Cornell University: New Technique Boosts Online Medical Search Results
From Cornell University:
When looking for medical information on the internet, having the precise terminology makes the search fairly straightforward.
But what if the person doing the searching doesn’t know the exact terminology, or wants to see what other information may be available without using technical terms? Will internet queries yield any useful results – or worse, will they produce incomplete or downright incorrect information?
A Cornell-led group of researchers has developed a search method
“If the traditional way of searching for information is by using those official names or concepts, then it will lead to some bias in identifying the content because many people on the internet aren’t familiar with official medical vocabularies,” said Chau Tong, a postdoctoral associate in the Department of Communication, in the College of Agriculture and Life Sciences.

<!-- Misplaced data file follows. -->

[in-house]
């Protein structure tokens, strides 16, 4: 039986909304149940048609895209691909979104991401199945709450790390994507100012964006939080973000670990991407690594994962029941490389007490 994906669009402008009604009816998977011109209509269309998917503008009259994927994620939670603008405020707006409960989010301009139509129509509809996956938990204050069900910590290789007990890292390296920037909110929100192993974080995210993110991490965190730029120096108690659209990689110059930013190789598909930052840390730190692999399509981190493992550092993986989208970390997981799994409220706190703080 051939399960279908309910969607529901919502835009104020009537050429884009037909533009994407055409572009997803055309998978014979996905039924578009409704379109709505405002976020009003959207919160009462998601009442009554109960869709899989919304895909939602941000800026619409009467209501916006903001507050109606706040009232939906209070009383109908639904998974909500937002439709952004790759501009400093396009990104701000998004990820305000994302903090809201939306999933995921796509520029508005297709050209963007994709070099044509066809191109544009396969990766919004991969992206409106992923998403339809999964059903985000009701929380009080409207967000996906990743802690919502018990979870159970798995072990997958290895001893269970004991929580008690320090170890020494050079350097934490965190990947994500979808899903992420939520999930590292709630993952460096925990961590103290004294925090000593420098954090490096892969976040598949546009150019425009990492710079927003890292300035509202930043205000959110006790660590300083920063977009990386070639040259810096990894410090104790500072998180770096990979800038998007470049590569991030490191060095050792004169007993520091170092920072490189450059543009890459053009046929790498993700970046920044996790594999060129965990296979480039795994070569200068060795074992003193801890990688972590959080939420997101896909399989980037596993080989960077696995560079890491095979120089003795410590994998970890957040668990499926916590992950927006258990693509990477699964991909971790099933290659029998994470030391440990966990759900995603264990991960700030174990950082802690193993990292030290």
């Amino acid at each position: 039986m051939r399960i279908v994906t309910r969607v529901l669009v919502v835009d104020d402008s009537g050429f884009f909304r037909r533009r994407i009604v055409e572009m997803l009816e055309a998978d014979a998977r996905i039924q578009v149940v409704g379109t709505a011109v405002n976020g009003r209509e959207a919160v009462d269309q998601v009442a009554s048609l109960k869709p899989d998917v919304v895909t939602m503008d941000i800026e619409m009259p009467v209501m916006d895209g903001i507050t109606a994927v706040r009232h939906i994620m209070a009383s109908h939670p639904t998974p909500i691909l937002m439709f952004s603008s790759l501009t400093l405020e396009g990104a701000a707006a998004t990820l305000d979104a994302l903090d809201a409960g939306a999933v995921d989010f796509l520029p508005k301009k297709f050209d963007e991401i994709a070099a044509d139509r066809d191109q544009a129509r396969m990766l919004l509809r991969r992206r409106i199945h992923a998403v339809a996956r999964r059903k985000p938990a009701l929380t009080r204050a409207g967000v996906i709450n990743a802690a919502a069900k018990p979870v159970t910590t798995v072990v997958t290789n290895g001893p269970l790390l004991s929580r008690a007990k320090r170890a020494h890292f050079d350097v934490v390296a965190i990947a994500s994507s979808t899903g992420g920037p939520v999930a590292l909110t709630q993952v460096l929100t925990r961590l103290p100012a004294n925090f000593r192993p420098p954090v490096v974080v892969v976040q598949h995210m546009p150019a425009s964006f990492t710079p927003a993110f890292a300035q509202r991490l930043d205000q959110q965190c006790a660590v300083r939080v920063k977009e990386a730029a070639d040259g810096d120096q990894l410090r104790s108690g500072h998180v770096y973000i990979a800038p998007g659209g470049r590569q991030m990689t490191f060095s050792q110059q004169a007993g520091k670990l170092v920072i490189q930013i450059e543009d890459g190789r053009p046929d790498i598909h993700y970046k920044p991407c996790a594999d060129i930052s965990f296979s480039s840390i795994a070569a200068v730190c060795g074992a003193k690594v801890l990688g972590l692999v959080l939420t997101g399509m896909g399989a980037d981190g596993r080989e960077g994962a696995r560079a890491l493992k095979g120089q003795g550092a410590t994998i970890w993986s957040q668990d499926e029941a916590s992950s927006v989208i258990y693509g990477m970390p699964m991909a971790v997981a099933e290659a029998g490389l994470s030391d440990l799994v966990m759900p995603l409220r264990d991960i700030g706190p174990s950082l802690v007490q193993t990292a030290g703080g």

Tong is lead author of “Search Term Identification Methods for Computational Health Communication: Word Embedding and Network Approach for Health Content on YouTube,” which published Aug. 30 in the open-access journal JMIR Medical Informatics.
that employs natural language processing and network analysis to identify terms that are semantically similar to those for cancer screening tests, but in colloquial language.
About Gary Price
Gary Price (email@example.com) is a librarian, writer, consultant, and frequent conference speaker based in the Washington D.C. metro area. He earned his MLIS degree from Wayne State University in Detroit. Price has won several awards including the SLA Innovations in Technology Award and Alumnus of the Year from the Wayne St. University Library and Information Science Program. From 2006-2009 he was Director of Online Information Services at Ask.com. Gary is also the co-founder of infoDJ an innovation research consultancy supporting corporate product and business model teams with just-in-time fact and insight finding.